Functional analysis of SBP2 and selenocysteine incorporation

Project Details

Description

DESCRIPTION (provided by applicant): Dietary selenium is incorporated into at least 25 human proteins as the amino acid selenocysteine (Sec). Sec incorporation in an elongating polypeptide represents a modification of the standard protein synthetic machinery in that it requires the utilization of a novel translation elongation factor (eEFSec), a selenocysteine insertion sequence (SECIS) element in the 3' untranslated region of selenoprotein mRNAs, and a novel SECIS binding protein termed SBP2. These factors act in concert to alter the coding potential of specific UGA codons by specifying the insertion of the Sec-specific tRNA, Sec-tRNA [Ser] Sec. The focus of this proposal is on SBP2 and its mechanism of action. To date, functional analyses have established that SBP2 is required for Sec incorporation, possesses specific SECIS element binding activity and also physically interacts with the ribosome. Structure/function analysis of SBP2 has shown that it is comprised of three distinct domain: a dispensable N-terminal domain with no known function, a central "functional domain" that is required for Sec incorporation but not SECIS element binding, and a C-terminal SECIS element binding domain containing an RNA binding motif found in the family of kink-turn binding proteins (e.g. ribosomal protein L7Ae). Using a combination of in vitro studies and cell-based assays, the experiments proposed are designed to decipher the structure/function relationships within the SBP2 subdomains and identify novel components of the Sec incorporation machinery using a three-tiered approach. First, we propose to precisely define the amino acids required for Sec incorporation in order to lay a solid foundation for structural studies. Second, we will develop assays to study the function of the SBP2 N-terminal domain in order to gain insight into its potential regulatory role in Sec incorporation. Third, we will identify components of the Sec incorporation complex (SIC) by assembling SBP2-centered and selenoprotein mRNA-centered complexes in mammalian cells followed by complex purification and identification. As a whole, this work will provide fundamental and essential information regarding the mechanism of Sec incorporation - an essential process that will be an important target for strategies designed to maximize the beneficial properties of selenoprotein function.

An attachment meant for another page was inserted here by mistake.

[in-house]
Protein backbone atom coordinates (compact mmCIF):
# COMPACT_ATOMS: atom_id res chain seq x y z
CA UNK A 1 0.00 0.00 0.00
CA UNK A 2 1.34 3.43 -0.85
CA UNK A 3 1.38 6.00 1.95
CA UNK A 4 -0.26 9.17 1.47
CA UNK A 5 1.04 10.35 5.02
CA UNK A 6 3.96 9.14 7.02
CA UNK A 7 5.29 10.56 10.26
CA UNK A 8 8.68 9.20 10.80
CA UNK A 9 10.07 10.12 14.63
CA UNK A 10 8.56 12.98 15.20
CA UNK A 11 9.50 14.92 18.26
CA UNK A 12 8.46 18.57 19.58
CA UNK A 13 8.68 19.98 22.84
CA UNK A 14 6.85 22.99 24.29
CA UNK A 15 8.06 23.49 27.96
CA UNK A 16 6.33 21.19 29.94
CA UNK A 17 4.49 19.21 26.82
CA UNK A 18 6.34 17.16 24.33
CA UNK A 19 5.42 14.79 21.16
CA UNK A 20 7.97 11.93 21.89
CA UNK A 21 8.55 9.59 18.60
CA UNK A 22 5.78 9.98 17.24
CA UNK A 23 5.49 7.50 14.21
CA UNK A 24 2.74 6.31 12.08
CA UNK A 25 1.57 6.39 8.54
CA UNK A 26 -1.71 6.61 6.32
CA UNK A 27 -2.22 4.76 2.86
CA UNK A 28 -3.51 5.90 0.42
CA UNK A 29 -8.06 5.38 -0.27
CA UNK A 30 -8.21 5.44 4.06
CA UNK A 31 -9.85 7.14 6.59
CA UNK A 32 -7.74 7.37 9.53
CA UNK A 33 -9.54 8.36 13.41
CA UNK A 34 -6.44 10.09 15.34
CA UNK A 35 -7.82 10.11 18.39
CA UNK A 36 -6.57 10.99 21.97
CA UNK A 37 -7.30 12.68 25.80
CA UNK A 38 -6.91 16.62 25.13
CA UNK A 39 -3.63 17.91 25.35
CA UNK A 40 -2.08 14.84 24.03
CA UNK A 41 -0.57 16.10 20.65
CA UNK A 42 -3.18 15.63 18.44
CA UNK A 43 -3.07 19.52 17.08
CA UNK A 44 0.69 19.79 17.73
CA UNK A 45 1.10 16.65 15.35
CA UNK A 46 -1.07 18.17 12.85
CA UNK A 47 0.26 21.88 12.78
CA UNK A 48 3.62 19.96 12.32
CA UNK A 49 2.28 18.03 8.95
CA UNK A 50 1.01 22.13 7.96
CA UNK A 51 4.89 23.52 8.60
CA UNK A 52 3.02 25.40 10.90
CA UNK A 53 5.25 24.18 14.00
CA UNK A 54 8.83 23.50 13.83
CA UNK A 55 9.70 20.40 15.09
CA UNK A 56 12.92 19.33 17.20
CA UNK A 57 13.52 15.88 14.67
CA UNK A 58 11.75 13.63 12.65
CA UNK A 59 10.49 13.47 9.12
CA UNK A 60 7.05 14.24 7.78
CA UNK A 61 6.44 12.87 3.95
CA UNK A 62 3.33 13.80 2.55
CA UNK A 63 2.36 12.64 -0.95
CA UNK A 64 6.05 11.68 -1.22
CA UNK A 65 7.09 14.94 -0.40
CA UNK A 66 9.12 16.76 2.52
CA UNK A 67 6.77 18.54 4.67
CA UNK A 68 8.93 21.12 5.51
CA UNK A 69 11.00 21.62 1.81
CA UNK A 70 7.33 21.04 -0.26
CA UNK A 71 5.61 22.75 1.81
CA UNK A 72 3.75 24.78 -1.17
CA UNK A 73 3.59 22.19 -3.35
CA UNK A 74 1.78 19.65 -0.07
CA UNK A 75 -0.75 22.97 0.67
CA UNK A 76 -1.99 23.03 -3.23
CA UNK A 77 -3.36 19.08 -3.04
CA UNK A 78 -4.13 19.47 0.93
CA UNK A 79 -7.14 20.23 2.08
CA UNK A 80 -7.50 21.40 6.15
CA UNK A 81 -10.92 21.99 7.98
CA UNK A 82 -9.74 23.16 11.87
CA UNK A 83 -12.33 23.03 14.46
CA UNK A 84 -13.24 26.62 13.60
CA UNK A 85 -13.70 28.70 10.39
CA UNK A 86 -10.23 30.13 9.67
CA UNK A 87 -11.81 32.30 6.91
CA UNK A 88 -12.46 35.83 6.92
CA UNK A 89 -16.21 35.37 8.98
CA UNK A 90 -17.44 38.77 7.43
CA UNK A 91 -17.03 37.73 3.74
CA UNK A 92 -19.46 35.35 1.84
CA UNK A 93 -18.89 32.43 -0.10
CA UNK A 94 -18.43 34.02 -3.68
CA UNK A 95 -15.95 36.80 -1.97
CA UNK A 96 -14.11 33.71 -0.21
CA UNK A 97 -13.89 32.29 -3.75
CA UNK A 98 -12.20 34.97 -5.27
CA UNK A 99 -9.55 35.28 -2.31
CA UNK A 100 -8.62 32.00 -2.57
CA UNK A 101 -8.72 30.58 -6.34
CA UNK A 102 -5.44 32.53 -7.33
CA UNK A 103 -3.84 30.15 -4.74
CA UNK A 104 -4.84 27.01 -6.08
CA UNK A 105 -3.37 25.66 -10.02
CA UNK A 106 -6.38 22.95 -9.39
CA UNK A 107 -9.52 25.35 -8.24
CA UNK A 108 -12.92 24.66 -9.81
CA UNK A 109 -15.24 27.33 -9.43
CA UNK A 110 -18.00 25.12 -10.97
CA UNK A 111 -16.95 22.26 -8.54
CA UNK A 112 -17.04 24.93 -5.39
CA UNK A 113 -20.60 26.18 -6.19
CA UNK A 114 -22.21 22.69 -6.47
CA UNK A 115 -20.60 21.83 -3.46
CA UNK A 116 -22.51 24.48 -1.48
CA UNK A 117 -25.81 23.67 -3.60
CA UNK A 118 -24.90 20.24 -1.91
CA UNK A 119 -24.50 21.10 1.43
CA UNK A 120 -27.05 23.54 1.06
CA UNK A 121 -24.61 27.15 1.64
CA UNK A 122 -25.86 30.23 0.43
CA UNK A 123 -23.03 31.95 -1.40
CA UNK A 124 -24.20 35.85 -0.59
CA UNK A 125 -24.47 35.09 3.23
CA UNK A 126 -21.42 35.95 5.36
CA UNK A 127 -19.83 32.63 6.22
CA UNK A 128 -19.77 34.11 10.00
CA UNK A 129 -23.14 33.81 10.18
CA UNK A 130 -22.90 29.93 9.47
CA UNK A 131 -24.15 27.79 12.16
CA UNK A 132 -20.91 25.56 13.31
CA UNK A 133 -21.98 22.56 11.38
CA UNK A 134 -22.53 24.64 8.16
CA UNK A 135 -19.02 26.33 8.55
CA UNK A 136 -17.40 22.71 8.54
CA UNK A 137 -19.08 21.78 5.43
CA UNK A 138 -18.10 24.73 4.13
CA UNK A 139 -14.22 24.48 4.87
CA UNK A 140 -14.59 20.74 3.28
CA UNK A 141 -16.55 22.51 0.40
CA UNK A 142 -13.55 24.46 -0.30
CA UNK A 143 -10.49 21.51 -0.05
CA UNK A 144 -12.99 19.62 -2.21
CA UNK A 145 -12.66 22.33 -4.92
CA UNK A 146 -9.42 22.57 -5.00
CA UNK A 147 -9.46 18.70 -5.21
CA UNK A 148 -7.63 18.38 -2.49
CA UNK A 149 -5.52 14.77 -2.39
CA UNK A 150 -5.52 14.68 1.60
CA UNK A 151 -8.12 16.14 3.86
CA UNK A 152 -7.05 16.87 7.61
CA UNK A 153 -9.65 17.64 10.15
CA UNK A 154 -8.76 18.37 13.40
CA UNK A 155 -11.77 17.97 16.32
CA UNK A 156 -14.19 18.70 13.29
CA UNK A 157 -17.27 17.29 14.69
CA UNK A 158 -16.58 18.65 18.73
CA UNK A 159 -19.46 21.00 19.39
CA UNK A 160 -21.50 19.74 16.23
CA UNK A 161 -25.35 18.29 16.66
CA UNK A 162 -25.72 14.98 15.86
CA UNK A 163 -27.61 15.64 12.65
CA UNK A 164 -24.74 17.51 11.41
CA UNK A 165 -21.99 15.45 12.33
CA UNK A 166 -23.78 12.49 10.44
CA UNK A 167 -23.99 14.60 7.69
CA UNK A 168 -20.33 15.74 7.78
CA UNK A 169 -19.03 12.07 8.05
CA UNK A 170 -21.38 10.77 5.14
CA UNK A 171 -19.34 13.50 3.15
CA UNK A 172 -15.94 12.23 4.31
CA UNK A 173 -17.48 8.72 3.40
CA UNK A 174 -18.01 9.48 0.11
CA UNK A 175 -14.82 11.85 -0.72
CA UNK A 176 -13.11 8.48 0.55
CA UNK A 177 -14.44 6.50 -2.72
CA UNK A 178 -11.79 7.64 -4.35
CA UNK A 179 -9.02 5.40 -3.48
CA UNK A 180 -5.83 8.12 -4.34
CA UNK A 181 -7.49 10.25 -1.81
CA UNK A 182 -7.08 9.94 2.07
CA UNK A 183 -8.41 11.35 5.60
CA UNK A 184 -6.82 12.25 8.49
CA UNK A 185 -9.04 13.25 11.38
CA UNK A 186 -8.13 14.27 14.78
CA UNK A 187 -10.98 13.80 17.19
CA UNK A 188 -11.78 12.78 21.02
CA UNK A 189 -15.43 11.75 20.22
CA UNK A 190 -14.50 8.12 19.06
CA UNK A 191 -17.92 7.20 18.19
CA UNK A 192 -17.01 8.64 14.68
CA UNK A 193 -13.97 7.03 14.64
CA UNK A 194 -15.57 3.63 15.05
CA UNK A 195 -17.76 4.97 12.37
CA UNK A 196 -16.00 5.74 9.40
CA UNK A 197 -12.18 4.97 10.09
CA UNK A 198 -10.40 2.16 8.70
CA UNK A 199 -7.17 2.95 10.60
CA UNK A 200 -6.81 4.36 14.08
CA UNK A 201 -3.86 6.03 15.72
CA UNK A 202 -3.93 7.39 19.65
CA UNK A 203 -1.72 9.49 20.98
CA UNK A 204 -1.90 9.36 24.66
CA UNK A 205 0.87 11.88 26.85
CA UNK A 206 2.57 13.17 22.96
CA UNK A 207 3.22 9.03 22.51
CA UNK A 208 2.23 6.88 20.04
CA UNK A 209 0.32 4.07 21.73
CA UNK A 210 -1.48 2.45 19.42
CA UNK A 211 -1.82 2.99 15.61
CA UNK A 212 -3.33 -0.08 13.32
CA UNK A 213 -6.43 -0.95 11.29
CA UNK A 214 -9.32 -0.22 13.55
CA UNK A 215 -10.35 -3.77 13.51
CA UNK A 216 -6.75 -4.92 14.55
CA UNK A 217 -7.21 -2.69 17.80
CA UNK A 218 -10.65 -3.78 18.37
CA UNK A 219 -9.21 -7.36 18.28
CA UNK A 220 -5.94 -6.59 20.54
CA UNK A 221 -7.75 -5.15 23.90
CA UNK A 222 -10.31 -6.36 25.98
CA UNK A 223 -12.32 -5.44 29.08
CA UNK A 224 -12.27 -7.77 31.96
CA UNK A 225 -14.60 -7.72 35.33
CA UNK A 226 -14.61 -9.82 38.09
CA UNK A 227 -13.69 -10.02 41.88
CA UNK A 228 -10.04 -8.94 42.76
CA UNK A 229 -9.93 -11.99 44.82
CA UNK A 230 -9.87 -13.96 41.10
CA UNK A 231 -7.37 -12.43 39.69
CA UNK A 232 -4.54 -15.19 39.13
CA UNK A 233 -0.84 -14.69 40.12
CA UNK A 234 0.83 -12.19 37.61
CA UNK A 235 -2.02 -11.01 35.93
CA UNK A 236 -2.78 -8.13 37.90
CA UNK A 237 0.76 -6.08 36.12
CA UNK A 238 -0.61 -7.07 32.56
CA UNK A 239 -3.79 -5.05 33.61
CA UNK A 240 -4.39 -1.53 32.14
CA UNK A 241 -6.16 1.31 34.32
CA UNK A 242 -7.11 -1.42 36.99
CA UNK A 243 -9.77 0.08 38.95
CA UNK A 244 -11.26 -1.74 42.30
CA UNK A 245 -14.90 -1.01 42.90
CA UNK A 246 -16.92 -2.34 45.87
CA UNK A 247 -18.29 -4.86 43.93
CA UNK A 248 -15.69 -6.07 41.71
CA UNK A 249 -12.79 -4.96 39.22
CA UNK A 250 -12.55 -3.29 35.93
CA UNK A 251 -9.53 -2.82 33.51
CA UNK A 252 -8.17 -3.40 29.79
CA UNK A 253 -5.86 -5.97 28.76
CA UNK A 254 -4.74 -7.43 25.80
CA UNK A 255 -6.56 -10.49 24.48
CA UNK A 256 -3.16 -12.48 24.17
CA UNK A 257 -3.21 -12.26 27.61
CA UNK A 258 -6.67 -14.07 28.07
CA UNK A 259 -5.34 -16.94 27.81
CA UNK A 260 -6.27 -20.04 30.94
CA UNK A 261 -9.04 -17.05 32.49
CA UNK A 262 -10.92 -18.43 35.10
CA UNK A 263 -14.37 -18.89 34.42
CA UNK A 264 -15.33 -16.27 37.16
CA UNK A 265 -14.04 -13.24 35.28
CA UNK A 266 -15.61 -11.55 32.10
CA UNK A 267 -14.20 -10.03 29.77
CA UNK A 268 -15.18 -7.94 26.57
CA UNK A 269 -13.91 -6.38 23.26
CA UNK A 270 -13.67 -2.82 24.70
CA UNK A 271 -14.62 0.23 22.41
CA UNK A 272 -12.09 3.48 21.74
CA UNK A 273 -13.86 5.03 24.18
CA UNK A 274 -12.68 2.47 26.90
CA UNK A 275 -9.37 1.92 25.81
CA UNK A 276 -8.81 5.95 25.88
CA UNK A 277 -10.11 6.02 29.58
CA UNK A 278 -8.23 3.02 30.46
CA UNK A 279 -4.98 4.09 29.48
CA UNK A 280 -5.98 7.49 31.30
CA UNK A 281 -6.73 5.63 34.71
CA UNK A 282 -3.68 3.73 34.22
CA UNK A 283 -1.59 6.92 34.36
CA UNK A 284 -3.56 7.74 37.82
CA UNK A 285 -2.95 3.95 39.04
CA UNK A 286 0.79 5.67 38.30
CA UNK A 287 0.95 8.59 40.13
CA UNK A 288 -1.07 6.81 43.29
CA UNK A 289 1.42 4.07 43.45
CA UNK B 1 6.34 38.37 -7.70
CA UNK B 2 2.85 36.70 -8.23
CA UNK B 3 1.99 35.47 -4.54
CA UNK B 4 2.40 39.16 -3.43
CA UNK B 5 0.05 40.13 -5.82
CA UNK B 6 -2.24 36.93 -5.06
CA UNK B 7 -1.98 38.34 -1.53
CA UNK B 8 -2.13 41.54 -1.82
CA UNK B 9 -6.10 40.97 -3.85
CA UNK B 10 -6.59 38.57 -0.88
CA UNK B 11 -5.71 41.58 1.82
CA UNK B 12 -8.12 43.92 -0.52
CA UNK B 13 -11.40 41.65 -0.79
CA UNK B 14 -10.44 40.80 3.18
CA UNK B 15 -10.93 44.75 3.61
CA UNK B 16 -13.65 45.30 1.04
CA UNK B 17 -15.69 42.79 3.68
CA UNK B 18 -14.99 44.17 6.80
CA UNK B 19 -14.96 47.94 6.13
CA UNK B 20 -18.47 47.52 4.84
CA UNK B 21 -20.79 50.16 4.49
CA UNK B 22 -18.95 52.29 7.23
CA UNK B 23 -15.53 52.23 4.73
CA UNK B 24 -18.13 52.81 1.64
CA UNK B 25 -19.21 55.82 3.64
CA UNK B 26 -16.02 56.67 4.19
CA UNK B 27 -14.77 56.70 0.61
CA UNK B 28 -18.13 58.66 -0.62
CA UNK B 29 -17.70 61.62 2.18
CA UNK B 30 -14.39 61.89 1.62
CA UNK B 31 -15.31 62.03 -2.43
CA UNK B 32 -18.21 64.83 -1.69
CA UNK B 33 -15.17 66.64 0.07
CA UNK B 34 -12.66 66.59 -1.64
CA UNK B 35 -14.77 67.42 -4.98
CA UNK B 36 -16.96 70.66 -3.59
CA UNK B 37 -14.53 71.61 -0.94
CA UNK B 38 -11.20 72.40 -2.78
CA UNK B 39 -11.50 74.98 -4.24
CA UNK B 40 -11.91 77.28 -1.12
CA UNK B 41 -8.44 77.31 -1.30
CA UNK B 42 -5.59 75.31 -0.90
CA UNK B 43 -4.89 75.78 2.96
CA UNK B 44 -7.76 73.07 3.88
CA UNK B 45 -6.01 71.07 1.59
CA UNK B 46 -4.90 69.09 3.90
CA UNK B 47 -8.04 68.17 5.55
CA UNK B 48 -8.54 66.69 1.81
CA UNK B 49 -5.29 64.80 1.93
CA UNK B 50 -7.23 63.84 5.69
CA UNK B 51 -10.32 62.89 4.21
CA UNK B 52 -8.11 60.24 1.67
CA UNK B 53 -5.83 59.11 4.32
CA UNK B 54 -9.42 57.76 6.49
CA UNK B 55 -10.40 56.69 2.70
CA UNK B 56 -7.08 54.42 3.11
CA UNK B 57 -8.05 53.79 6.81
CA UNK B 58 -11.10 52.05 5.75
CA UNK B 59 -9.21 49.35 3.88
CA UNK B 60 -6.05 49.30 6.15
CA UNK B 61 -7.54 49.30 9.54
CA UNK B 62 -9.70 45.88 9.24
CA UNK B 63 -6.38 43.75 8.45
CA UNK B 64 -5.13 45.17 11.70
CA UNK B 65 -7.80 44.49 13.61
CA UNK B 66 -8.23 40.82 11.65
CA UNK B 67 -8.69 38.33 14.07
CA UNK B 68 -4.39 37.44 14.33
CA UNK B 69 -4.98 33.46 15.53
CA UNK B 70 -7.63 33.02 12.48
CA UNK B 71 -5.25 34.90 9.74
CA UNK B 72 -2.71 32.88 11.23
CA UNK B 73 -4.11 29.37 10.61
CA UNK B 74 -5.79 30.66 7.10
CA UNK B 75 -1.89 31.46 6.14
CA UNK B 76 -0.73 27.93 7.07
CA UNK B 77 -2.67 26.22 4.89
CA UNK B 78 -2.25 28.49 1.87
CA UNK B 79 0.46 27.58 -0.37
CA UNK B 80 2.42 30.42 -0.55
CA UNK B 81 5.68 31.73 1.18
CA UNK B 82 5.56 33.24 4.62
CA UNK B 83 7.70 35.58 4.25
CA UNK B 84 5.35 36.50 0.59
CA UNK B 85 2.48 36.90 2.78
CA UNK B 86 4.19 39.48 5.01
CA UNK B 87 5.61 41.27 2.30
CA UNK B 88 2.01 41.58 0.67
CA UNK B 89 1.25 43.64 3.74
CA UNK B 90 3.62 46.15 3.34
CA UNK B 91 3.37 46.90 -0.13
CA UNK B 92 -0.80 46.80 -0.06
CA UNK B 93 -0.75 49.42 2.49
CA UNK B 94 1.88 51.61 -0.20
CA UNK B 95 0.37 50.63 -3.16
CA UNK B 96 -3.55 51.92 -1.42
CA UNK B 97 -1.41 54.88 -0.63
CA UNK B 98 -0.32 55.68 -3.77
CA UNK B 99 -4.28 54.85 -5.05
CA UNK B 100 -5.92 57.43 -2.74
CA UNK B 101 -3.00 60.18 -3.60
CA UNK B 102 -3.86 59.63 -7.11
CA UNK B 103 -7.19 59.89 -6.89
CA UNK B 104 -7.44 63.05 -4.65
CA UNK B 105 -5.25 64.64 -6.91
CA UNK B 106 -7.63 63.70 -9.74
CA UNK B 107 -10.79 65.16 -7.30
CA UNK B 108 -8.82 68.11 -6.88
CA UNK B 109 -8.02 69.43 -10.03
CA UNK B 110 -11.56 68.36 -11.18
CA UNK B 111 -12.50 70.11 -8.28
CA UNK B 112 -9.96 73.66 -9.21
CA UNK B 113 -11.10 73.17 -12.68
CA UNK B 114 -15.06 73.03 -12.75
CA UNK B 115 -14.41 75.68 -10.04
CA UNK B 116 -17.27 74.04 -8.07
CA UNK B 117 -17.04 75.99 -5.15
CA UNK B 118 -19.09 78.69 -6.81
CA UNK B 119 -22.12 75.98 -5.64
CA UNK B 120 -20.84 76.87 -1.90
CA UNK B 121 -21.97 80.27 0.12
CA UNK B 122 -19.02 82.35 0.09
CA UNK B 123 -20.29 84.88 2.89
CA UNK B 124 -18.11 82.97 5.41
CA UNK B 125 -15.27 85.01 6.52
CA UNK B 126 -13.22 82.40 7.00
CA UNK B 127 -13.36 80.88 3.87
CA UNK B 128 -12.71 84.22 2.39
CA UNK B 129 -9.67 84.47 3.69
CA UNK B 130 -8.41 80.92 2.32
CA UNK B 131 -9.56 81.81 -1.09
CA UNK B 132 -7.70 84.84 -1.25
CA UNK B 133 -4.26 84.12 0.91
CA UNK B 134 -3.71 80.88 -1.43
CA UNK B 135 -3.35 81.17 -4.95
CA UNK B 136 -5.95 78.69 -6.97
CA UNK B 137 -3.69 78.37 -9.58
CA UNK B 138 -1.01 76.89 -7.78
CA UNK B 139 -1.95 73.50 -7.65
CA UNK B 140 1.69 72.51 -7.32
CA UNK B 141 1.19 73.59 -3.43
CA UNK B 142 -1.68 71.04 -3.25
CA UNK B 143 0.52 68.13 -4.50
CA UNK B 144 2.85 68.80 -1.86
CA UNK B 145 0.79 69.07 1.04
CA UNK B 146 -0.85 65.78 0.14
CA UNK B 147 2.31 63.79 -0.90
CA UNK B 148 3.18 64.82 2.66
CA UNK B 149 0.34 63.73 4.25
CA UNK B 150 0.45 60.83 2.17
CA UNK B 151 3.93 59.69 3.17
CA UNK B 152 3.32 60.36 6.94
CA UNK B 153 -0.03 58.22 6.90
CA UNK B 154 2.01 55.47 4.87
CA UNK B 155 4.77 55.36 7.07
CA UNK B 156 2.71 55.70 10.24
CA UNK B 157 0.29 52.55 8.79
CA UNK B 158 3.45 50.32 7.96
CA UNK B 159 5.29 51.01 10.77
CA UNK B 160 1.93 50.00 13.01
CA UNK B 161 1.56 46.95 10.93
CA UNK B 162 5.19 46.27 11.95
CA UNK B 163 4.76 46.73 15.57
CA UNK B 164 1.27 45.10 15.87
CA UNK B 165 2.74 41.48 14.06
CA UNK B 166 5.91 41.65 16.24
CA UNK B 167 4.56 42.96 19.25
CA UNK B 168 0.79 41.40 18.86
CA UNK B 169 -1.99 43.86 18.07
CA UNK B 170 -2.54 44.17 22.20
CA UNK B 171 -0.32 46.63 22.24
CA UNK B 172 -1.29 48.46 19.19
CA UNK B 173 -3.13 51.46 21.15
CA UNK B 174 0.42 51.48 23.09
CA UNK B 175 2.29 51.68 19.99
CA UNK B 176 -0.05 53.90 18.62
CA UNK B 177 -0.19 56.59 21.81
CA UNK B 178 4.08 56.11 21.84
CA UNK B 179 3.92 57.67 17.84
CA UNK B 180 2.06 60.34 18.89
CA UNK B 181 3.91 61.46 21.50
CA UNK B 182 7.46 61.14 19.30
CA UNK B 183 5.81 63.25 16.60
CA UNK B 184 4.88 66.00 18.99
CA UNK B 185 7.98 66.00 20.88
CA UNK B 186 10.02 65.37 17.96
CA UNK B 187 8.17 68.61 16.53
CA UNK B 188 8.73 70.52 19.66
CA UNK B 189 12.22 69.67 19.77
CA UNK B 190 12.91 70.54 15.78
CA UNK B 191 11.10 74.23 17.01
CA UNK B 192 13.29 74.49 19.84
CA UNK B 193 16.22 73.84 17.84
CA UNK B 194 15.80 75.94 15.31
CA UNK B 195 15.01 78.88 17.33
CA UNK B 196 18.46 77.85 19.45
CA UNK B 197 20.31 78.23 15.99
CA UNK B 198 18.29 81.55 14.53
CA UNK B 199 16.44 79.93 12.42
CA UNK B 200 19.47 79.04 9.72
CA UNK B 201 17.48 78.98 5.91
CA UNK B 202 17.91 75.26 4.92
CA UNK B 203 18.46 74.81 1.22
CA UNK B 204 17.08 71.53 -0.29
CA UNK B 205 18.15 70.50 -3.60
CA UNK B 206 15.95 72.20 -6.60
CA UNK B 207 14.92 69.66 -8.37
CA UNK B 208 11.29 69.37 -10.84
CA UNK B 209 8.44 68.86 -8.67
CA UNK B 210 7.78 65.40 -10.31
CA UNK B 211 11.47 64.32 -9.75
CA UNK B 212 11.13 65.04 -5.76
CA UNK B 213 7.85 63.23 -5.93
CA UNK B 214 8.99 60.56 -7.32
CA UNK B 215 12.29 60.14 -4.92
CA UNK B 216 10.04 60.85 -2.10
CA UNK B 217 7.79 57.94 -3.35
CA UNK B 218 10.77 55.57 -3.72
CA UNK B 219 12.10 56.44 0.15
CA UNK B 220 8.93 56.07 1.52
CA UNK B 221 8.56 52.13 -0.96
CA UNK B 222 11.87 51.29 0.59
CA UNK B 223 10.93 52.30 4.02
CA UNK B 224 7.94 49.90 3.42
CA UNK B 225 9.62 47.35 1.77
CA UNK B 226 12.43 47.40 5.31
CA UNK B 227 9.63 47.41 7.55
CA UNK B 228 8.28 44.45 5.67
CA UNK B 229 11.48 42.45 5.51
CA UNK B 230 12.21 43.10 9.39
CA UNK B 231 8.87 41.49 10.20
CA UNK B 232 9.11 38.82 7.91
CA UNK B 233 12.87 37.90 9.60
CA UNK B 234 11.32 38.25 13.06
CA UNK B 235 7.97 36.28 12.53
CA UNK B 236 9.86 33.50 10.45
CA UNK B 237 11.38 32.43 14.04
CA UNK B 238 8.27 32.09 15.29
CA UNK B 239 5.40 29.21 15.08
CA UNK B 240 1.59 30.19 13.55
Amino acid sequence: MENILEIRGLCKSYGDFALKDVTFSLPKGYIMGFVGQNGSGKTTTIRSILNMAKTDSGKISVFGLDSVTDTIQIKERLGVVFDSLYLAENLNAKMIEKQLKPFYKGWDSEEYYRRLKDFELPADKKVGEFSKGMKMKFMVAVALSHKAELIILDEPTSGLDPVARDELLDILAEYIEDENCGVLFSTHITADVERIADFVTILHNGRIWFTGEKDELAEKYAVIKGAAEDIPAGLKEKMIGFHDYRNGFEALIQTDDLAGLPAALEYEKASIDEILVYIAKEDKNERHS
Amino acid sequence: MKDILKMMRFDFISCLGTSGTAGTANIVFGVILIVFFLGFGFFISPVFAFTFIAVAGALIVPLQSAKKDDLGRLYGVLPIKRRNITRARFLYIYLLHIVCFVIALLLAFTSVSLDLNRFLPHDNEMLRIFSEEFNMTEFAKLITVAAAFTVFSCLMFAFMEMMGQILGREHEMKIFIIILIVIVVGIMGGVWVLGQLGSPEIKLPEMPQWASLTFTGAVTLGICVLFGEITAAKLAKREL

StatusActive
Effective start/end date1/6/061/31/23

Funding

  • National Institutes of Health: $314,475.00
  • National Institutes of Health: $40,494.00
  • National Institutes of Health: $7,020.00
  • National Institutes of Health: $259,002.00
  • National Institutes of Health: $245,455.00
  • National Institutes of Health: $258,790.00
  • National Institutes of Health: $90,825.00
  • National Institutes of Health: $291,865.00
  • National Institutes of Health: $388,440.00
  • National Institutes of Health: $314,475.00
  • National Institutes of Health: $314,475.00
  • National Institutes of Health: $314,475.00
  • National Institutes of Health: $297,120.00
  • National Institutes of Health: $80,000.00
  • National Institutes of Health: $24,000.00
  • National Institutes of Health: $266,840.00
  • National Institutes of Health: $34,014.00
  • National Institutes of Health: $291,980.00
  • National Institutes of Health: $318,834.00
  • National Institutes of Health: $7,110.00

ASJC

  • Medicine(all)
  • Biochemistry, Genetics and Molecular Biology(all)

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